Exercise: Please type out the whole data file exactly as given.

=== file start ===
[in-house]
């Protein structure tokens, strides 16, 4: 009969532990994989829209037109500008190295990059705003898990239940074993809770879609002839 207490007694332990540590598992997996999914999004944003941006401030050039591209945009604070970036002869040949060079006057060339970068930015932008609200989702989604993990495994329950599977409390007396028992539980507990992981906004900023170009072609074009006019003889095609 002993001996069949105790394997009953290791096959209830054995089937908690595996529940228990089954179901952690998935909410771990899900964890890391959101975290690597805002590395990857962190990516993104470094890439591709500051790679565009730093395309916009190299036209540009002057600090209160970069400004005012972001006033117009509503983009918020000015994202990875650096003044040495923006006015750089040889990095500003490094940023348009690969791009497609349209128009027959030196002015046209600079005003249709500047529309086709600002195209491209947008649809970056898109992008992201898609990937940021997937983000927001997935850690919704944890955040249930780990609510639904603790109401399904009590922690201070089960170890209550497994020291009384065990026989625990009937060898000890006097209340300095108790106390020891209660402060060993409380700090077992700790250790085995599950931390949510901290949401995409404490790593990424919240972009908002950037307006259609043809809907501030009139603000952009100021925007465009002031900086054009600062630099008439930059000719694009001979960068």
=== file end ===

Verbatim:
[in-house]
């Protein structure tokens, strides 16, 4: 009969532990994989829209037109500008190295990059705003898990239940074993809770879609002839 207490007694332990540590598992997996999914999004944003941006401030050039591209945009604070970036002869040949060079006057060339970068930015932008609200989702989604993990495994329950599977409390007396028992539980507990992981906004900023170009072609074009006019003889095609 002993001996069949105790394997009953290791096959209830054995089937908690595996529940228990089954179901952690998935909410771990899900964890890391959101975290690597805002590395990857962190990516993104470094890439591709500051790679565009730093395309916009190299036209540009002057600090209160970069400004005012972001006033117009509503983009918020000015994202990875650096003044040495923006006015750089040889990095500003490094940023348009690969791009497609349209128009027959030196002015046209600079005003249709500047529309086709600002195209491209947008649809970056898109992008992201898609990937940021997937983000927001997935850690919704944890955040249930780990609510639904603790109401399904009590922690201070089960170890209550497994020291009384065990026989625990009937060898000890006097209340300095108790106390020891209660402060060993409380700090077992700790250790085995599950931390949510901290949401995409404490790593990424919240972009908002950037307006259609043809809907501030009139603000952009100021925007465009002031900086054009600062630099008439930059000719694009001979960068």